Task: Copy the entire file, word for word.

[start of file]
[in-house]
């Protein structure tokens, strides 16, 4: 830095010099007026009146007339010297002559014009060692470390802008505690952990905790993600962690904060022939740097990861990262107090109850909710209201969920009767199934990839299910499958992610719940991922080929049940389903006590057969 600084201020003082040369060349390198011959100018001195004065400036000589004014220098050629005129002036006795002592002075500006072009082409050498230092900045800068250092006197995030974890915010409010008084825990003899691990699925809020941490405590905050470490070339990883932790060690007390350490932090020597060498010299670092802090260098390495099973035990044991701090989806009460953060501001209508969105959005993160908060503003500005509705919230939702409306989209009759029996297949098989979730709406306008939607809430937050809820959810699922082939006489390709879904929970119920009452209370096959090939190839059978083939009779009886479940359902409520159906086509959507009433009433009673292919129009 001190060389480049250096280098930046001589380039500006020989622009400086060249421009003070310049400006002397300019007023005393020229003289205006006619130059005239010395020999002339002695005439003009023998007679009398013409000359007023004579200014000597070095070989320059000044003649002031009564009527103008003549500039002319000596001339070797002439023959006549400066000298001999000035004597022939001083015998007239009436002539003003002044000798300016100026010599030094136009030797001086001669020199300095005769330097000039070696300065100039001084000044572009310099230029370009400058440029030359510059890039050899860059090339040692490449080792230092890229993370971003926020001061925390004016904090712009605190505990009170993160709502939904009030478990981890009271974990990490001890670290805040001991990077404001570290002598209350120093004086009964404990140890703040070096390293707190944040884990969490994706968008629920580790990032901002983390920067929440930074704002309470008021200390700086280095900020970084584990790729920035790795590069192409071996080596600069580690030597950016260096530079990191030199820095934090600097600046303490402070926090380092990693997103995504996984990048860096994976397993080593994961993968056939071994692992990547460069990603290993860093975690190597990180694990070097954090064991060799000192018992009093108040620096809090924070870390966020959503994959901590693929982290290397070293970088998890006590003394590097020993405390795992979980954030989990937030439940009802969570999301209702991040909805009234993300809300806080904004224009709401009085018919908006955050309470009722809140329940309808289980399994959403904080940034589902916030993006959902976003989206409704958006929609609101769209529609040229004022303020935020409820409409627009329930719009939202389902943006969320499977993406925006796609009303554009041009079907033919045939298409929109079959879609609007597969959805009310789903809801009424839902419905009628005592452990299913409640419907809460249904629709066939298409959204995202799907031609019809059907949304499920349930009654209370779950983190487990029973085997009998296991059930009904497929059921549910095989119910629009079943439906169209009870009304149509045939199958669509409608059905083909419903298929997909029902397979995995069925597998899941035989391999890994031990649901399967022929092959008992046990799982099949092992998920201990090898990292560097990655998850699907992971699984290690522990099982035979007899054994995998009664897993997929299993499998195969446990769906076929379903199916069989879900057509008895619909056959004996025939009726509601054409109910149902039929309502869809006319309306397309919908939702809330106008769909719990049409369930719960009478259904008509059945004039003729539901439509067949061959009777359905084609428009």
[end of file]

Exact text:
[in-house]
């Protein structure tokens, strides 16, 4: 830095010099007026009146007339010297002559014009060692470390802008505690952990905790993600962690904060022939740097990861990262107090109850909710209201969920009767199934990839299910499958992610719940991922080929049940389903006590057969 600084201020003082040369060349390198011959100018001195004065400036000589004014220098050629005129002036006795002592002075500006072009082409050498230092900045800068250092006197995030974890915010409010008084825990003899691990699925809020941490405590905050470490070339990883932790060690007390350490932090020597060498010299670092802090260098390495099973035990044991701090989806009460953060501001209508969105959005993160908060503003500005509705919230939702409306989209009759029996297949098989979730709406306008939607809430937050809820959810699922082939006489390709879904929970119920009452209370096959090939190839059978083939009779009886479940359902409520159906086509959507009433009433009673292919129009 001190060389480049250096280098930046001589380039500006020989622009400086060249421009003070310049400006002397300019007023005393020229003289205006006619130059005239010395020999002339002695005439003009023998007679009398013409000359007023004579200014000597070095070989320059000044003649002031009564009527103008003549500039002319000596001339070797002439023959006549400066000298001999000035004597022939001083015998007239009436002539003003002044000798300016100026010599030094136009030797001086001669020199300095005769330097000039070696300065100039001084000044572009310099230029370009400058440029030359510059890039050899860059090339040692490449080792230092890229993370971003926020001061925390004016904090712009605190505990009170993160709502939904009030478990981890009271974990990490001890670290805040001991990077404001570290002598209350120093004086009964404990140890703040070096390293707190944040884990969490994706968008629920580790990032901002983390920067929440930074704002309470008021200390700086280095900020970084584990790729920035790795590069192409071996080596600069580690030597950016260096530079990191030199820095934090600097600046303490402070926090380092990693997103995504996984990048860096994976397993080593994961993968056939071994692992990547460069990603290993860093975690190597990180694990070097954090064991060799000192018992009093108040620096809090924070870390966020959503994959901590693929982290290397070293970088998890006590003394590097020993405390795992979980954030989990937030439940009802969570999301209702991040909805009234993300809300806080904004224009709401009085018919908006955050309470009722809140329940309808289980399994959403904080940034589902916030993006959902976003989206409704958006929609609101769209529609040229004022303020935020409820409409627009329930719009939202389902943006969320499977993406925006796609009303554009041009079907033919045939298409929109079959879609609007597969959805009310789903809801009424839902419905009628005592452990299913409640419907809460249904629709066939298409959204995202799907031609019809059907949304499920349930009654209370779950983190487990029973085997009998296991059930009904497929059921549910095989119910629009079943439906169209009870009304149509045939199958669509409608059905083909419903298929997909029902397979995995069925597998899941035989391999890994031990649901399967022929092959008992046990799982099949092992998920201990090898990292560097990655998850699907992971699984290690522990099982035979007899054994995998009664897993997929299993499998195969446990769906076929379903199916069989879900057509008895619909056959004996025939009726509601054409109910149902039929309502869809006319309306397309919908939702809330106008769909719990049409369930719960009478259904008509059945004039003729539901439509067949061959009777359905084609428009």